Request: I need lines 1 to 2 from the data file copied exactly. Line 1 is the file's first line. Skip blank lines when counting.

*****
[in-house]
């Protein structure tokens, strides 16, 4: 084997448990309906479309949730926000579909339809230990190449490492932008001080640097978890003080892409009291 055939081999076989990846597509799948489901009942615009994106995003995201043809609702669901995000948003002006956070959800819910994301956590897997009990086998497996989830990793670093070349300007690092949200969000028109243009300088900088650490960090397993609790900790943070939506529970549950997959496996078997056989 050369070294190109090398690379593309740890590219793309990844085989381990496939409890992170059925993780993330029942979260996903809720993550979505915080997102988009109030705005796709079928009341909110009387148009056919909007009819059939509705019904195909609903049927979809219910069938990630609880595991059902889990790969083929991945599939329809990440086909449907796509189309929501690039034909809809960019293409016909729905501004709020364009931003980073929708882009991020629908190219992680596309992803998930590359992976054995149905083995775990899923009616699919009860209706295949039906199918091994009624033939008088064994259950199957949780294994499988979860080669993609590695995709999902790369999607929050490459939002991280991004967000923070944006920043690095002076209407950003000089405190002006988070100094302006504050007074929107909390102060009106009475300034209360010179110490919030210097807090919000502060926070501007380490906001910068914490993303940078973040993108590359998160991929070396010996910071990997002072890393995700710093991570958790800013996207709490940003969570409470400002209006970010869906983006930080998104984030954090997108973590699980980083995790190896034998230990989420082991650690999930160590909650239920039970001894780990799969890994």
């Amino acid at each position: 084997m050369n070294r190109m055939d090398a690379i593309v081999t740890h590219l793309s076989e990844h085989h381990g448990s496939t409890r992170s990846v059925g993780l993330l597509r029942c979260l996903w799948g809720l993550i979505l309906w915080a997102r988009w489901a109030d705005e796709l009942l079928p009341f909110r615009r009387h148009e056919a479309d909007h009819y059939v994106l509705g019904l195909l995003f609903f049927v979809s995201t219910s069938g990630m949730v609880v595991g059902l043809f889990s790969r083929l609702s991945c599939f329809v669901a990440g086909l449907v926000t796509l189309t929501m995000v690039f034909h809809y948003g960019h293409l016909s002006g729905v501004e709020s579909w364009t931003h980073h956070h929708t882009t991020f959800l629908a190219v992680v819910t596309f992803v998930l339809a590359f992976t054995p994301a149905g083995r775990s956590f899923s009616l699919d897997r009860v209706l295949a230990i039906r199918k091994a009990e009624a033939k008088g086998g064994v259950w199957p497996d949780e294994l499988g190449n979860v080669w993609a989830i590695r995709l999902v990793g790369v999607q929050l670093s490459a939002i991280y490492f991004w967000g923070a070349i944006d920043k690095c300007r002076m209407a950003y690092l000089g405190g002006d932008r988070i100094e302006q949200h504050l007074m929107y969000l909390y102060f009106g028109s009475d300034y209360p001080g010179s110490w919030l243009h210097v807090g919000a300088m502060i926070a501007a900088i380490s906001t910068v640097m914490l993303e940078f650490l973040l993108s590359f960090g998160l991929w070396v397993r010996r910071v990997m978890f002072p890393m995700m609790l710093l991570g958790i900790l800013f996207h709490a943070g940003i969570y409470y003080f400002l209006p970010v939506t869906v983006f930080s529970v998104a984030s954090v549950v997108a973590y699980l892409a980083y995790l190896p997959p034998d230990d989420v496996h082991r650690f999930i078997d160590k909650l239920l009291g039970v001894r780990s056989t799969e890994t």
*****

[in-house]
């Protein structure tokens, strides 16, 4: 084997448990309906479309949730926000579909339809230990190449490492932008001080640097978890003080892409009291 055939081999076989990846597509799948489901009942615009994106995003995201043809609702669901995000948003002006956070959800819910994301956590897997009990086998497996989830990793670093070349300007690092949200969000028109243009300088900088650490960090397993609790900790943070939506529970549950997959496996078997056989 050369070294190109090398690379593309740890590219793309990844085989381990496939409890992170059925993780993330029942979260996903809720993550979505915080997102988009109030705005796709079928009341909110009387148009056919909007009819059939509705019904195909609903049927979809219910069938990630609880595991059902889990790969083929991945599939329809990440086909449907796509189309929501690039034909809809960019293409016909729905501004709020364009931003980073929708882009991020629908190219992680596309992803998930590359992976054995149905083995775990899923009616699919009860209706295949039906199918091994009624033939008088064994259950199957949780294994499988979860080669993609590695995709999902790369999607929050490459939002991280991004967000923070944006920043690095002076209407950003000089405190002006988070100094302006504050007074929107909390102060009106009475300034209360010179110490919030210097807090919000502060926070501007380490906001910068914490993303940078973040993108590359998160991929070396010996910071990997002072890393995700710093991570958790800013996207709490940003969570409470400002209006970010869906983006930080998104984030954090997108973590699980980083995790190896034998230990989420082991650690999930160590909650239920039970001894780990799969890994």